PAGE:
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Australian education at the crossroad

Sue Thomson reports on the declining science, reading and mathematics skills of Australian 15-year-olds, and what it will take to reverse that decline.

Results from Australia’s participation in the sixth Programme for International Student Assessment (PISA) study today are cause for concern. PISA follows the release of the 2015 Trends in International Mathematics and Science Study (TIMSS) report last week, which showed that Australian students are demonstrating about the same levels of skills in these areas as they were 20 years ago. PISA shows that while many students have a reasonable grasp of the basics, they are less able to use apply their knowledge and higher order thinking skills assessed to meet real-life challenges. PISA reveals not only that the science, reading and mathematics skills of Australian 15-year-olds are slipping backwards relative to their peers in other countries, but also that they are declining in absolute terms.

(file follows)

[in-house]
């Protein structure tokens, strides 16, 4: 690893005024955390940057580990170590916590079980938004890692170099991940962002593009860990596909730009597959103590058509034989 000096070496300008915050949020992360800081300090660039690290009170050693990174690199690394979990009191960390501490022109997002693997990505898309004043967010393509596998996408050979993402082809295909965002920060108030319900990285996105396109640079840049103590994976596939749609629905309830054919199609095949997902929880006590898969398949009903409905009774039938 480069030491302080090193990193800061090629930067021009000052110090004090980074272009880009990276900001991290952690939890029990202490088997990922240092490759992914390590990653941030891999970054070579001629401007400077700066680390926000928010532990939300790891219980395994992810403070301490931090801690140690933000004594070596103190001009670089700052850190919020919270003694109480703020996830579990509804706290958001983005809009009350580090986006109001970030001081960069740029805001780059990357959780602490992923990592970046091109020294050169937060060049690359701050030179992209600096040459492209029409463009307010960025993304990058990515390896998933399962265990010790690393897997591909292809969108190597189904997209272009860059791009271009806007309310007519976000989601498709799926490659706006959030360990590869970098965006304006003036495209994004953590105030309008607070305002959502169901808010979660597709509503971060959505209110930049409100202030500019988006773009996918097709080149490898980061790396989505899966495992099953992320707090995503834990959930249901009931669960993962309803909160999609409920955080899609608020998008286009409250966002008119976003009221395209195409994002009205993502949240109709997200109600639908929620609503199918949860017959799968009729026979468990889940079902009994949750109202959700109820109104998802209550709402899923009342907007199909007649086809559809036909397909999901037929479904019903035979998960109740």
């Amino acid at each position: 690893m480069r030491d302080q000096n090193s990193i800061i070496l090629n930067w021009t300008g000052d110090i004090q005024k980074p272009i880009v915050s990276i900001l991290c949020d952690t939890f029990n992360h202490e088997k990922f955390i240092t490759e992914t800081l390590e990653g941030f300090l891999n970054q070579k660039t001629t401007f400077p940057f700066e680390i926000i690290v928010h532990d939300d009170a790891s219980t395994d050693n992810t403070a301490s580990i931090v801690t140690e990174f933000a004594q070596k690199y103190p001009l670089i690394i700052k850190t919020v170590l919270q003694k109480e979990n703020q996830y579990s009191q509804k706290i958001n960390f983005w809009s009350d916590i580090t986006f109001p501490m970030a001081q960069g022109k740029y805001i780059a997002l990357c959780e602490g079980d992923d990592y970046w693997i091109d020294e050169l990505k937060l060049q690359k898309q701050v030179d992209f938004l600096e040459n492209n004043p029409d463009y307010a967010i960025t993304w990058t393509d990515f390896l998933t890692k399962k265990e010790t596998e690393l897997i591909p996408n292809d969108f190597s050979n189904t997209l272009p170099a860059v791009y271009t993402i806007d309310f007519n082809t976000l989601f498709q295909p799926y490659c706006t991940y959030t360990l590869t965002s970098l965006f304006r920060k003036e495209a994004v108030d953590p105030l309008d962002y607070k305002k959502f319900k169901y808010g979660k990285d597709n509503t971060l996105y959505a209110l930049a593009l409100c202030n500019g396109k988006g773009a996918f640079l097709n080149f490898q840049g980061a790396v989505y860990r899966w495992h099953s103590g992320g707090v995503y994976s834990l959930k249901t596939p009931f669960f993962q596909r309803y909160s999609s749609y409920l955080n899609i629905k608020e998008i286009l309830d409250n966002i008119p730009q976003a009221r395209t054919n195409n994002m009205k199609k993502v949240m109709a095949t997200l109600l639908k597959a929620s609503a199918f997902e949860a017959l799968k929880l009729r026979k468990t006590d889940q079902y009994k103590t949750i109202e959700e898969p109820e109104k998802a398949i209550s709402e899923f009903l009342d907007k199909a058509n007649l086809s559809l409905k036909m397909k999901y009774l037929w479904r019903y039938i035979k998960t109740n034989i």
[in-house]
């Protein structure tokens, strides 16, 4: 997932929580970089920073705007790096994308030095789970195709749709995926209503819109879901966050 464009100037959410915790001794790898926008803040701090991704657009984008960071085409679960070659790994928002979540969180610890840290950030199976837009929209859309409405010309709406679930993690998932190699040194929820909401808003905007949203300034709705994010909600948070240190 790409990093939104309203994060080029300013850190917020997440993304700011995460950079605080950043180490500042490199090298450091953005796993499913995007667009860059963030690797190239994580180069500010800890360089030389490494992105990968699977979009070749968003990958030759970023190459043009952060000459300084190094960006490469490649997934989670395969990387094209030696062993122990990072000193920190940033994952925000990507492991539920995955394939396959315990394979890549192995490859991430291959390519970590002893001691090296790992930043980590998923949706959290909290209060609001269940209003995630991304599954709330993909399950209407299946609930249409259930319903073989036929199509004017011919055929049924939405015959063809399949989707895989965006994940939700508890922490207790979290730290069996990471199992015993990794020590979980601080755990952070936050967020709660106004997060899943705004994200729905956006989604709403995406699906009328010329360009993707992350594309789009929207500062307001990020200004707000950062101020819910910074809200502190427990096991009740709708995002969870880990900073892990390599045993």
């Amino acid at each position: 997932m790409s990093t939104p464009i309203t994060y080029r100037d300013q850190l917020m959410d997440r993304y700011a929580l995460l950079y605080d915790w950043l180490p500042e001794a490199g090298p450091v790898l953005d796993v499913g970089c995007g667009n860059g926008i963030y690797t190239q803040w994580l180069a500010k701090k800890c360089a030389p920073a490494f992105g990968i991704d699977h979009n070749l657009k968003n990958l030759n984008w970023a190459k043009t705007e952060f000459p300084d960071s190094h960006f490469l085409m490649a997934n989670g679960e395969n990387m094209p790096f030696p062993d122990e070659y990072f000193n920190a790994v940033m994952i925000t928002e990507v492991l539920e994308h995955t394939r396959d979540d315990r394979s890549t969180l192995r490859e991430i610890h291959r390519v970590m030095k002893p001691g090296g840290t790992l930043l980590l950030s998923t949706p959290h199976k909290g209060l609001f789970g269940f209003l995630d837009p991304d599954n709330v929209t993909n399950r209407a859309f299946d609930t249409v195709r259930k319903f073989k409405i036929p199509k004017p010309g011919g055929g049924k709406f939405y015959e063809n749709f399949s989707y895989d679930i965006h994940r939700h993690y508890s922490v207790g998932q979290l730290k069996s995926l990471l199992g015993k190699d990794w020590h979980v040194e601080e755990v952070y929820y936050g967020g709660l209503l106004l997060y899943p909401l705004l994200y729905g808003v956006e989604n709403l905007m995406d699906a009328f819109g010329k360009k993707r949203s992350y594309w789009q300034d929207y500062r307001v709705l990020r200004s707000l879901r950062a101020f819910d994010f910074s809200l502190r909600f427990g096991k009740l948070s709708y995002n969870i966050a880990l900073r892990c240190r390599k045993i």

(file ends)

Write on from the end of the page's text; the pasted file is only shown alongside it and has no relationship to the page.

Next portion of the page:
The PISA results are extremely concerning. In scientific literacy Australia now ranks equal 10th, outperformed by nine countries. The last time scientific literacy was the main focus of the PISA assessment, in 2009, Australia was only outperformed by three countries. In reading literacy Australia was outperformed by 11 countries in PISA 2015. Going back to the first PISA assessment in 2000, when reading was the major focus, only Finland outperformed Australia. The decline is most evident in mathematical literacy: 19 countries outperformed Australia in PISA 2015, compared to seven in 2003. A number of countries, including Norway, Ireland, Poland, Germany and Denmark, have leap-frogged Australia, going from performing at a lower level in 2003 to a higher level in 2015.

In science, reading and mathematics, average achievement for Australia is still significantly higher than the OECD average, but this is because the OECD average has also declined. Nevertheless, Australia is no longer well above the OECD average, as our scores have declined significantly over the last cycle: 15 points in scientific literacy, 10 points in mathematical literacy and 12 points in reading literacy. To put those numbers in perspective, students tested in 2015 were on average a year behind their 2003 counterparts in mathematical literacy and about 10 months behind their 2000 counterparts in reading literacy.